July 6, 2024 

What Jordin Canada’s injury means for the Atlanta Dream

A broken finger will keep Canada out for the pre-Olympic stretch

With 3:04 to play until halftime and trailing 36-33 to the Chicago Sky, Atlanta Dream forward Tina Charles secured a defensive rebound before handing the ball to Jordin Canada. The speedy guard trotted up the court in transition before delivering a timely bounce pass near the right wing for a cutting Haley Jones to finish on an uncontested layup.

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It’s those plays — leading to transition points — and possessions — with high pace — as to why the Dream acquired Canada from the Los Angeles Sparks in a sign-and-trade deal in February. 

“…Creative for others, and just setting the tone, being the spark in the starting lineup,” Canada said Sunday after the Dream’s 81-75 loss on the road to the New York Liberty.

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However, Atlanta’s return on its investment in the 5’6 guard has not gone as expected. Canada made her Dream debut on June 23 against the Liberty and has played in only four games this season, averaging 8.8 points, 6.0 assists and 3.5 rebounds while shooting 50% from the floor in a little over 30 minutes per game. She missed the first 14 games of the season due to a hand injury prior to training camp. 

On Thursday, things took another twist when Atlanta announced that Canada broke her right finger in Sunday’s loss. Shortly after the news broke, Canada wrote on X (formerly known as Twitter) and said, “Minor setback for a major comeback.” 

With Canada out until the 2024 Paris Olympics break, the Dream will be without their offensive catalyst for the six-game stretch that started with an 85-82 loss at the Dallas Wings on Friday night. Atlanta (8-11) has lost eight of its last 11 games and is 1-3 in the four games Canada played in before the injury, now which has currently dropped the Dream out of WNBA playoff position. 

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Through the first half of the season, Dream coach Tanisha Wright has emphasized creating a faster pace offensively, establishing consistent ball movement and playing more from the inside to the outside. “Anytime we’re trying to play one-on-one, it does not bode well for us.” We have to use our skillset to play as a team,” Wright said on June 23. Despite missing Aerial Powers (left calf) and star Rhyne Howard (left ankle) due to injuries, Canada generated bright spots for Atlanta offensively and was aiding in Wright’s vision.

The Dream’s offense mainly consists of spot ups, transition, post-up possessions, along with limited uses of pick-and-roll—a key piece to Canada’s game—and some other concepts that have generated scoring off jump shots, finishes at the rim and catch-and-shoot opportunities, according to Synergy Sports. Through the first 14 games, the Dream hovered around 18.3 assists per game compared to 20.5—that includes 27 in Tuesday’s loss—in the last four contests.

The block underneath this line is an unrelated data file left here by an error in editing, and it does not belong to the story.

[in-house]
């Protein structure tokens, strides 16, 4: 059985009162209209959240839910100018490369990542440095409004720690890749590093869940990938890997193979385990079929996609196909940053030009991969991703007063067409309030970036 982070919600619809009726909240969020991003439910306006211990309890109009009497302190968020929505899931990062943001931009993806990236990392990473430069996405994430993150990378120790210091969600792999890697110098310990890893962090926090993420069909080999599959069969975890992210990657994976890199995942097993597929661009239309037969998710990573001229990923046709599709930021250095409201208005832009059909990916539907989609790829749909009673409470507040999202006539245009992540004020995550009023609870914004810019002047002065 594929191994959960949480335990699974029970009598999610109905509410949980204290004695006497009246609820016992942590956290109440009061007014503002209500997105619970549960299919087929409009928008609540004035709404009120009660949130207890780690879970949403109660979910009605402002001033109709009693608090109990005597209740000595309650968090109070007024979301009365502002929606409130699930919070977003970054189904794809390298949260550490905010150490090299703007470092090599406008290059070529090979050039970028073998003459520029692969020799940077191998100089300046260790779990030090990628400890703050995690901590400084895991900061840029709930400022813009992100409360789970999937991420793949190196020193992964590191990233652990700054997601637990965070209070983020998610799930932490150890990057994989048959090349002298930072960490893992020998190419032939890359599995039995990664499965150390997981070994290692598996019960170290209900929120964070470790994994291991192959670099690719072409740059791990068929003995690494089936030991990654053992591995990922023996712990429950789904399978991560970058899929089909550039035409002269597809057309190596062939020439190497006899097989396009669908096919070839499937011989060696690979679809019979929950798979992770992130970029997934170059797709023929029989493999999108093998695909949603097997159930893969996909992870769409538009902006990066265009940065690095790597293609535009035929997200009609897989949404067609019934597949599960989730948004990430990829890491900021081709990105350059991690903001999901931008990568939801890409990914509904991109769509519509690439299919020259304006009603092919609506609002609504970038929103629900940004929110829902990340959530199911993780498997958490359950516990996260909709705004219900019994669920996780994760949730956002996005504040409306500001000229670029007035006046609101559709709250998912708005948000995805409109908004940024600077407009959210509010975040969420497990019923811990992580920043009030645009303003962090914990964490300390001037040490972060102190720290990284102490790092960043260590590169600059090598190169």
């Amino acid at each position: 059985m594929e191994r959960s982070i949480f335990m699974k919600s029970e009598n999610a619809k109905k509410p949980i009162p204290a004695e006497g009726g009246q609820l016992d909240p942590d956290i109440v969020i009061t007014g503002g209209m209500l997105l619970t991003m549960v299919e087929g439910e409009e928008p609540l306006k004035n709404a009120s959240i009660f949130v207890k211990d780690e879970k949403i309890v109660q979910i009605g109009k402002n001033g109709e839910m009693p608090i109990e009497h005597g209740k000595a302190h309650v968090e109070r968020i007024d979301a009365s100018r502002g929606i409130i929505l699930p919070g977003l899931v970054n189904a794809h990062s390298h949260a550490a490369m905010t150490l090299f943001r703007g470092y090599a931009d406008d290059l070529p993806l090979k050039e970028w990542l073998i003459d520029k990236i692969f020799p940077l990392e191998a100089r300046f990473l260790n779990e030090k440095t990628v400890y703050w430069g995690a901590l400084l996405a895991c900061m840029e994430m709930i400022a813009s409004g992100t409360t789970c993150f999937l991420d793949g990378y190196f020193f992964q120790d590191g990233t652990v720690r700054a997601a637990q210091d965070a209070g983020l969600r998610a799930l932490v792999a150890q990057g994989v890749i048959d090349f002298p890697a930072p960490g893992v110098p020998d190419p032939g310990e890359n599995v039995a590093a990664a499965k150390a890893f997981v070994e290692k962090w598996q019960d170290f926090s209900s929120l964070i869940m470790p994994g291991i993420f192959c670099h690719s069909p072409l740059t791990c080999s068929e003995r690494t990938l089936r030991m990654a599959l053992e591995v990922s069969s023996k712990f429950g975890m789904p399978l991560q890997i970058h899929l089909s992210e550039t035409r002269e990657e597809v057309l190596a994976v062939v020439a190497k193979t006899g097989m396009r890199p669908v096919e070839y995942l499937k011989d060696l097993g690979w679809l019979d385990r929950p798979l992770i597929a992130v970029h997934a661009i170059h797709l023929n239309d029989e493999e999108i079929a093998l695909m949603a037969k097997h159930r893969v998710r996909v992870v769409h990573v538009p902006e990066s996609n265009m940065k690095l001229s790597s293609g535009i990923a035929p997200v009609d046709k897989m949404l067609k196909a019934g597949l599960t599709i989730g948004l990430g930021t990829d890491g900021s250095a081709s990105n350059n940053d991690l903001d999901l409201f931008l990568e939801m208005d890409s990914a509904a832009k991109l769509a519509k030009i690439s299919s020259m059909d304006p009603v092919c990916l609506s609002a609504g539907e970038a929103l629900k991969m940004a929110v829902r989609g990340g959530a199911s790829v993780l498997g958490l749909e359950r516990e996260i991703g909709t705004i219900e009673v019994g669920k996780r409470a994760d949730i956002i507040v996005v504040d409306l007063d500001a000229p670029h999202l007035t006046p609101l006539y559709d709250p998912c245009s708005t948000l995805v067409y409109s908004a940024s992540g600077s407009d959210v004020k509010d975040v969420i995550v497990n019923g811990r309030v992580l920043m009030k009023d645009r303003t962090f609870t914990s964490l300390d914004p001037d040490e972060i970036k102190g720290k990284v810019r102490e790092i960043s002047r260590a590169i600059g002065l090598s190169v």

The Dream also saw increases in percentages in two pointers made (52.1), percentages in fastbreak points (11.0), percentages in points in the paint (48.5), two pointers made off an assist (67.7) as well as a higher ranking in pace (from No. 10 to No. 8 ) in the four-game span.

Even more, it is no secret that one of Canada’s biggest attributes is her ability to navigate out of the PnR offensively, where 18 of her 38 offensive possessions have initiated more than half of her total points scored in her brief Dream tenure this season, per Synergy Sports.

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With the absence of Canada’s scoring and her playmaking ability, Atlanta will be challenged to continue improving its offense with good shot selection, maintaining a fast pace and getting the ball inside to players like Tina Charles and Cheyenne Parker-Tyus in the paint.

“There’s no substitute for [Canada’s] experience,” Wright previously said about Canada on June 30.

However, Atlanta will look to Destanni Henderson to aid Haley Jones at the point guard position. On Friday, the Dream signed the former South Carolina star to a seven-day hardship contract. Henderson, who was drafted at No. 20 by the Indiana Fever in the 2022 WNBA Draft, participated in Atlanta’s two preseason games. However, she was waived on May 10, five days before the start of the regular season.

Atlanta’s remaining schedule before the Olympic break includes contests against the Connecticut Sun, the Sky, the Las Vegas Aces, the Seattle Storm and the Minnesota Lynx. 

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Written by Wilton Jackson

Wilton Jackson II covers the Atlanta Dream and the SEC for The Next. A native of Jackson, Miss., Wilton previously worked for Sports Illustrated along with other media outlets. He also freelances for different media entities as well. He attended the University of Southern Mississippi, where he earned his Bachelor's degree in multimedia journalism (broadcast) before earning a Master's degree in mass communication from LSU and a second Master's degree in sport management from Jackson State University.

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